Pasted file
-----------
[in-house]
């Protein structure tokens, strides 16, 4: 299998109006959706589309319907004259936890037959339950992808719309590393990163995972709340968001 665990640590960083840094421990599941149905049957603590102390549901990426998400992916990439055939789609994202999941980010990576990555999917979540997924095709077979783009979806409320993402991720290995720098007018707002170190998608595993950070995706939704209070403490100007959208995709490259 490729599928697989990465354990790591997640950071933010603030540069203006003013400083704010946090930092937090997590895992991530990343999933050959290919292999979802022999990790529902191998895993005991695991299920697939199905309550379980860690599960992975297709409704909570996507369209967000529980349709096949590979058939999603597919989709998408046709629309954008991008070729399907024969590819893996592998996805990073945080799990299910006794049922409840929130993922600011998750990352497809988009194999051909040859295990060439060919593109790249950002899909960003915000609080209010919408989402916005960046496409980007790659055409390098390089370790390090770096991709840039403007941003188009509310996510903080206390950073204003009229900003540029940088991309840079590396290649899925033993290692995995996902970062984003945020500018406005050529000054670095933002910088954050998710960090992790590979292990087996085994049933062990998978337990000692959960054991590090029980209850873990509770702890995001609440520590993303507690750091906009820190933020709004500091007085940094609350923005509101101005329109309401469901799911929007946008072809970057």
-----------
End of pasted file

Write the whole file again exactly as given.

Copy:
[in-house]
């Protein structure tokens, strides 16, 4: 299998109006959706589309319907004259936890037959339950992808719309590393990163995972709340968001 665990640590960083840094421990599941149905049957603590102390549901990426998400992916990439055939789609994202999941980010990576990555999917979540997924095709077979783009979806409320993402991720290995720098007018707002170190998608595993950070995706939704209070403490100007959208995709490259 490729599928697989990465354990790591997640950071933010603030540069203006003013400083704010946090930092937090997590895992991530990343999933050959290919292999979802022999990790529902191998895993005991695991299920697939199905309550379980860690599960992975297709409704909570996507369209967000529980349709096949590979058939999603597919989709998408046709629309954008991008070729399907024969590819893996592998996805990073945080799990299910006794049922409840929130993922600011998750990352497809988009194999051909040859295990060439060919593109790249950002899909960003915000609080209010919408989402916005960046496409980007790659055409390098390089370790390090770096991709840039403007941003188009509310996510903080206390950073204003009229900003540029940088991309840079590396290649899925033993290692995995996902970062984003945020500018406005050529000054670095933002910088954050998710960090992790590979292990087996085994049933062990998978337990000692959960054991590090029980209850873990509770702890995001609440520590993303507690750091906009820190933020709004500091007085940094609350923005509101101005329109309401469901799911929007946008072809970057």